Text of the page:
7. Address the problem one-on-one, no interventions: The media has made interventions a well-known method of confronting those in need of addiction treatment. One-on-one is more personal and doesn’t embarrass them. This may help them to stay less defensive and understand what you are trying to point out to them.
  8. Don’t be discouraged: The first time you bring up the problem of addiction in someone’s life, you might not get anywhere. In fact, it may be better to step back a bit and let them realize some consequences (remember, healthy boundaries, right?). But don’t go down the rabbit hole of discouragement, because recovery has happened to many people before and it can happen for your loved one, too. As long as they are still breathing, there is still hope.
  9. Let them know you still love them: While you should make it clear you are not supporting their addiction, people who suffer from addiction should still have no doubt that you care about them. It can be a reason for them to try to stay alive instead of sinking into the abyss. Even though certain behaviors are off-limits, you are rooting for them and will always be there when they are ready to step away from addiction.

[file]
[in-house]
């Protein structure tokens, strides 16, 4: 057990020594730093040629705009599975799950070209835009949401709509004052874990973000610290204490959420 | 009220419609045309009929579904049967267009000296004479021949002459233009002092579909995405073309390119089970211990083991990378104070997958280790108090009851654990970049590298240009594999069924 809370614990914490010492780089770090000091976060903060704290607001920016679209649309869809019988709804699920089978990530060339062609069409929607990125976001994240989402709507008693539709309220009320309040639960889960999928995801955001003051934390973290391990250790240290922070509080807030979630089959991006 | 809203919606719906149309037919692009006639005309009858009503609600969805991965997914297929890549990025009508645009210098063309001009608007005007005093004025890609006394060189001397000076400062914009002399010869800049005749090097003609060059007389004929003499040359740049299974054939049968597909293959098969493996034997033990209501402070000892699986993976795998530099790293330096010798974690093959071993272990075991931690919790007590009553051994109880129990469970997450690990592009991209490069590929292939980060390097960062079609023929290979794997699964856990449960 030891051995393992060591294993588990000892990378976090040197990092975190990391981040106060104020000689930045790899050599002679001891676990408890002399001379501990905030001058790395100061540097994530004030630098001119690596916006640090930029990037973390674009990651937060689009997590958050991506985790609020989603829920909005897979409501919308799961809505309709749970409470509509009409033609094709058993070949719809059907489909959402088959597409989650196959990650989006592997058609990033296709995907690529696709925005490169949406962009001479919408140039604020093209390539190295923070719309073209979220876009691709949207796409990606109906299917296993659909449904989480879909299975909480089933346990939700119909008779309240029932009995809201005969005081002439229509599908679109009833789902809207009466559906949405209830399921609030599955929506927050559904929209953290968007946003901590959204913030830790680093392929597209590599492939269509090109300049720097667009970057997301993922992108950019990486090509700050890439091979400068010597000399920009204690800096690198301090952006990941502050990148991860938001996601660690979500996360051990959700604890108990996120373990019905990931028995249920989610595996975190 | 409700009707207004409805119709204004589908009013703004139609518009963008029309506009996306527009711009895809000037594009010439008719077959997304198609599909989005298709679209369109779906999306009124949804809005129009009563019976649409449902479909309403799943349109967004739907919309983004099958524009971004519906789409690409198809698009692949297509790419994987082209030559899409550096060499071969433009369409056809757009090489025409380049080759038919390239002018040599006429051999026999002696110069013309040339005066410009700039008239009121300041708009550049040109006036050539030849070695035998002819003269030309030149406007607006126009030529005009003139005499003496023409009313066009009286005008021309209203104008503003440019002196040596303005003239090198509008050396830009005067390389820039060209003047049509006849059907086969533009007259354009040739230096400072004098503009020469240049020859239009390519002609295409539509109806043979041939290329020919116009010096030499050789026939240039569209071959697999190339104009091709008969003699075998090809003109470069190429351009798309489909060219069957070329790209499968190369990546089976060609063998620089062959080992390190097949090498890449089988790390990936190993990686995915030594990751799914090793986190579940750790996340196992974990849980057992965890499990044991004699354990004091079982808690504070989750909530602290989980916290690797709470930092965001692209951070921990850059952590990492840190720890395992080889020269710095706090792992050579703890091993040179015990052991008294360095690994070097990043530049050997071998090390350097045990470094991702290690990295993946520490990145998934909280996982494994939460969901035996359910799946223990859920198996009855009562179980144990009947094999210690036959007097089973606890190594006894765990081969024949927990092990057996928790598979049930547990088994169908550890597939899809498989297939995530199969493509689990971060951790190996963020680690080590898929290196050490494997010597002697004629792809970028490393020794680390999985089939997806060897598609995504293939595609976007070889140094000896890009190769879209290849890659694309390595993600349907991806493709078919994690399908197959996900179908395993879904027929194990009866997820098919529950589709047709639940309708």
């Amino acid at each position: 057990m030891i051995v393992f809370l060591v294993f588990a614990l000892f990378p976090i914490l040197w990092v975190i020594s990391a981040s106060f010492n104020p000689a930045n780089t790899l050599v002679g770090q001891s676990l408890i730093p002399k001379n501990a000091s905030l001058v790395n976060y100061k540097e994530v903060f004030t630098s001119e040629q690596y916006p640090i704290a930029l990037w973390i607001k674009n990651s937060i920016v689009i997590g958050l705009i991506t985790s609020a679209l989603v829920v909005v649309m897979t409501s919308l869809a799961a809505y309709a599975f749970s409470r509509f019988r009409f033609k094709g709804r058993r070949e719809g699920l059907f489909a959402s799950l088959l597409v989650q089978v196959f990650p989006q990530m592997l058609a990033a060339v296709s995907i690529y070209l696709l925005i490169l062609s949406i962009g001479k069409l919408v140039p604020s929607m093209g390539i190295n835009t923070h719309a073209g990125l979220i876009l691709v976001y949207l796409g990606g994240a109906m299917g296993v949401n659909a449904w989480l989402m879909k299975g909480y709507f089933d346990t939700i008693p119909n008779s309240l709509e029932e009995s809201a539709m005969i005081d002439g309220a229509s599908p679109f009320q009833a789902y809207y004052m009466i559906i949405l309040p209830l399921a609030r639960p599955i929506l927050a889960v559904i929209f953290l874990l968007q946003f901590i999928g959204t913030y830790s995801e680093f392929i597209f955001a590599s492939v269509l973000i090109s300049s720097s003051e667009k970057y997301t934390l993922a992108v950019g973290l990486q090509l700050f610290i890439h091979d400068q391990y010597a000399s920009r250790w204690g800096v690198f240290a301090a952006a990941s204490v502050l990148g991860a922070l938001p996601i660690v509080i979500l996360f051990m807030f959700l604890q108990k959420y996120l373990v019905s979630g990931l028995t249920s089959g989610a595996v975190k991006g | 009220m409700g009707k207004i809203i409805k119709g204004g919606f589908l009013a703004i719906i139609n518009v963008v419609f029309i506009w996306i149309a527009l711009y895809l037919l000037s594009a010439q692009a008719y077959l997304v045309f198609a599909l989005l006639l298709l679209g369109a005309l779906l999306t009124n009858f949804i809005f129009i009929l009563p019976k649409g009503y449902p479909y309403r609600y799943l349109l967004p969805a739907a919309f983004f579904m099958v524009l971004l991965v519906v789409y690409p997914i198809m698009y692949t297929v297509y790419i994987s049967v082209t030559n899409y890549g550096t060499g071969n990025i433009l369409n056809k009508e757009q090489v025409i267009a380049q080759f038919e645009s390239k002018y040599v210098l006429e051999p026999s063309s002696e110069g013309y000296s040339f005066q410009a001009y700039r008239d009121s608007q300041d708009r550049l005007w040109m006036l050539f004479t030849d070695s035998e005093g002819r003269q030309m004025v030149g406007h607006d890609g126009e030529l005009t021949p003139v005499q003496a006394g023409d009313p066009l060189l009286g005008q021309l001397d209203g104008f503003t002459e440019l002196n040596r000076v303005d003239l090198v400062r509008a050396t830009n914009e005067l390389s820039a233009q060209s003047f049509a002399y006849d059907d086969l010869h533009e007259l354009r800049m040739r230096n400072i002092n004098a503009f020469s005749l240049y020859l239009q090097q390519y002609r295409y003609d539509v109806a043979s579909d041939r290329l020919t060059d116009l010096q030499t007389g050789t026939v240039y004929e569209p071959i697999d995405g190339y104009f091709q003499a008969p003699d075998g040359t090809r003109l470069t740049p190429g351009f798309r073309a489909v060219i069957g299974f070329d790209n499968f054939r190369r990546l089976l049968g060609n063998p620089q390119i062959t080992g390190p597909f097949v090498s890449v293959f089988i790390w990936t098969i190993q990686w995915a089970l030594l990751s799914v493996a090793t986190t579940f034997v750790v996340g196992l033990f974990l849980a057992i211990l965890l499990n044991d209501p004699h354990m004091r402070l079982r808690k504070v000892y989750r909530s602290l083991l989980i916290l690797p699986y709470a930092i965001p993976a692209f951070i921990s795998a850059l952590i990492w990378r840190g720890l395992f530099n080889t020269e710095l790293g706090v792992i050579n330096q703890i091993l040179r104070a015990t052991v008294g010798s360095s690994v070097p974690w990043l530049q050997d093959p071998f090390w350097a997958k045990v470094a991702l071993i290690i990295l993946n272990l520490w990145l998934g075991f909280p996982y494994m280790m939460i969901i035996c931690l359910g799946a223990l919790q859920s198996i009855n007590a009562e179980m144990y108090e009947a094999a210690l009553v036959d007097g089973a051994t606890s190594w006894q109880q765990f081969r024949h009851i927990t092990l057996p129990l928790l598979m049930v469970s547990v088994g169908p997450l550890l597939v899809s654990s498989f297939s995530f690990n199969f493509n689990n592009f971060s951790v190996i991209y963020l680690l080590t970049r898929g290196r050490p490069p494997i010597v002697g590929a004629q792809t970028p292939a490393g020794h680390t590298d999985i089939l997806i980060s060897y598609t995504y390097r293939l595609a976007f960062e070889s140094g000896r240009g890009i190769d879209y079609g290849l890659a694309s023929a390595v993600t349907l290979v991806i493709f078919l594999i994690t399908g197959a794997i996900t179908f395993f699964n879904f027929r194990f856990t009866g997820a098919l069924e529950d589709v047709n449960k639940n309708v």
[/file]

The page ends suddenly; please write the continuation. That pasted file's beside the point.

How to Help Someone with Addiction: It May Not be Easy, But it’s Definitely Worth It

If this was an easy fight, everyone would do it. That’s why millions struggle with this every day, and you have to help your loved one understand that as well. This is not a fight they have to go through alone and you are there to help them every step of the way.

There may be times when you feel unappreciated. You may feel that the person you are trying to help is being rude to you. This may even be true. However, you need to understand it’s the addiction talking. Your loved one is still in there, underneath the shroud of addiction.

As always, there are things you have control over and things you do not. Similarly, there are things you can do and things you cannot. It’s okay to have limitations and boundaries Just be there for them when they truly need it.

Most importantly, don’t lose hope. People who’ve had addictions for decades have still been able to turn it around. One day soon, it could be your loved one. And on that day (and the ones that follow), it will all be worth it.

Justin Baksh, LMHC, MCAP, Chief Clinical Officer

Chief Clinical Officer
Foundations Wellness Center

Meet author Justin Baksh, LMHC, MCAP, the Chief Clinical Officer of Foundations Wellness Center. A former United States Marine, Justin holds a Master’s in Mental Health Counseling and has also attained the Certified Master’s Level Addiction Professional credential.

Justin has over 10 years of experience working with substance use and polysubstance use disorders, as well as anxiety, depression, life stressors, life transitions, trauma, PTSD, ADHD, ADD, OCD, and a variety of other disorders using cognitive behavioral therapy, DBT, biofeedback, strength-based and solution-based modalities. Read Full Bio